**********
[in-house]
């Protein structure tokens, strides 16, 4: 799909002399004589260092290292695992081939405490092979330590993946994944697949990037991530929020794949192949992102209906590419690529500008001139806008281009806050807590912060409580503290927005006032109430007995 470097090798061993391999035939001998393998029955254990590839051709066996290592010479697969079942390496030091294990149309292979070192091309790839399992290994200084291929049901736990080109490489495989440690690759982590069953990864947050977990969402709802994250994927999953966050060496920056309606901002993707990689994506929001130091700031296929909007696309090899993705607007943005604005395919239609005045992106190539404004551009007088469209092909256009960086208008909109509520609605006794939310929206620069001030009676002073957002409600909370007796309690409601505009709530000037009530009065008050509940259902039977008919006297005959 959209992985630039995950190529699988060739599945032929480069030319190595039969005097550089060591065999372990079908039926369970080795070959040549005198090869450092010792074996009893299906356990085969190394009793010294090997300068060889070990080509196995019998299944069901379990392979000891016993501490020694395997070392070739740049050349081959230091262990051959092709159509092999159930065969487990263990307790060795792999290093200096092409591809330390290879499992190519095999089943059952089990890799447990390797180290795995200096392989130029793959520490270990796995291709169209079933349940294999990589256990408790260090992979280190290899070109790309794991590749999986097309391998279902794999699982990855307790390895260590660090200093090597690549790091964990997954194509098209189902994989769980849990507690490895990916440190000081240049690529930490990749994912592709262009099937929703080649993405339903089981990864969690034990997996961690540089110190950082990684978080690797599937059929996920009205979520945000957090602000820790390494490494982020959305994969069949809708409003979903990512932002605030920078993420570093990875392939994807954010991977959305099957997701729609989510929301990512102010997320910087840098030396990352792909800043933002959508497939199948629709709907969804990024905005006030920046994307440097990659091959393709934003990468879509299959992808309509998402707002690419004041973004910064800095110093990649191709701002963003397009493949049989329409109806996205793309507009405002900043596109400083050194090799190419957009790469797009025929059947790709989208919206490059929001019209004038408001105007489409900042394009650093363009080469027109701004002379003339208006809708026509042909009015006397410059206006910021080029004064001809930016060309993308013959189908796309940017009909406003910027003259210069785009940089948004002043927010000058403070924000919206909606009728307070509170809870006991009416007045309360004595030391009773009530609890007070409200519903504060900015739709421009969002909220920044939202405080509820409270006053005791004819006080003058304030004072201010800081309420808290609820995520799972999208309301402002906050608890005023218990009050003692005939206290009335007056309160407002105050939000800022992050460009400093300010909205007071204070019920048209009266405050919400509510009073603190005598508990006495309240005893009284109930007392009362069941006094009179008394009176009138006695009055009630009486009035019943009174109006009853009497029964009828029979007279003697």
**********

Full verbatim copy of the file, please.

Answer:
[in-house]
């Protein structure tokens, strides 16, 4: 799909002399004589260092290292695992081939405490092979330590993946994944697949990037991530929020794949192949992102209906590419690529500008001139806008281009806050807590912060409580503290927005006032109430007995 470097090798061993391999035939001998393998029955254990590839051709066996290592010479697969079942390496030091294990149309292979070192091309790839399992290994200084291929049901736990080109490489495989440690690759982590069953990864947050977990969402709802994250994927999953966050060496920056309606901002993707990689994506929001130091700031296929909007696309090899993705607007943005604005395919239609005045992106190539404004551009007088469209092909256009960086208008909109509520609605006794939310929206620069001030009676002073957002409600909370007796309690409601505009709530000037009530009065008050509940259902039977008919006297005959 959209992985630039995950190529699988060739599945032929480069030319190595039969005097550089060591065999372990079908039926369970080795070959040549005198090869450092010792074996009893299906356990085969190394009793010294090997300068060889070990080509196995019998299944069901379990392979000891016993501490020694395997070392070739740049050349081959230091262990051959092709159509092999159930065969487990263990307790060795792999290093200096092409591809330390290879499992190519095999089943059952089990890799447990390797180290795995200096392989130029793959520490270990796995291709169209079933349940294999990589256990408790260090992979280190290899070109790309794991590749999986097309391998279902794999699982990855307790390895260590660090200093090597690549790091964990997954194509098209189902994989769980849990507690490895990916440190000081240049690529930490990749994912592709262009099937929703080649993405339903089981990864969690034990997996961690540089110190950082990684978080690797599937059929996920009205979520945000957090602000820790390494490494982020959305994969069949809708409003979903990512932002605030920078993420570093990875392939994807954010991977959305099957997701729609989510929301990512102010997320910087840098030396990352792909800043933002959508497939199948629709709907969804990024905005006030920046994307440097990659091959393709934003990468879509299959992808309509998402707002690419004041973004910064800095110093990649191709701002963003397009493949049989329409109806996205793309507009405002900043596109400083050194090799190419957009790469797009025929059947790709989208919206490059929001019209004038408001105007489409900042394009650093363009080469027109701004002379003339208006809708026509042909009015006397410059206006910021080029004064001809930016060309993308013959189908796309940017009909406003910027003259210069785009940089948004002043927010000058403070924000919206909606009728307070509170809870006991009416007045309360004595030391009773009530609890007070409200519903504060900015739709421009969002909220920044939202405080509820409270006053005791004819006080003058304030004072201010800081309420808290609820995520799972999208309301402002906050608890005023218990009050003692005939206290009335007056309160407002105050939000800022992050460009400093300010909205007071204070019920048209009266405050919400509510009073603190005598508990006495309240005893009284109930007392009362069941006094009179008394009176009138006695009055009630009486009035019943009174109006009853009497029964009828029979007279003697």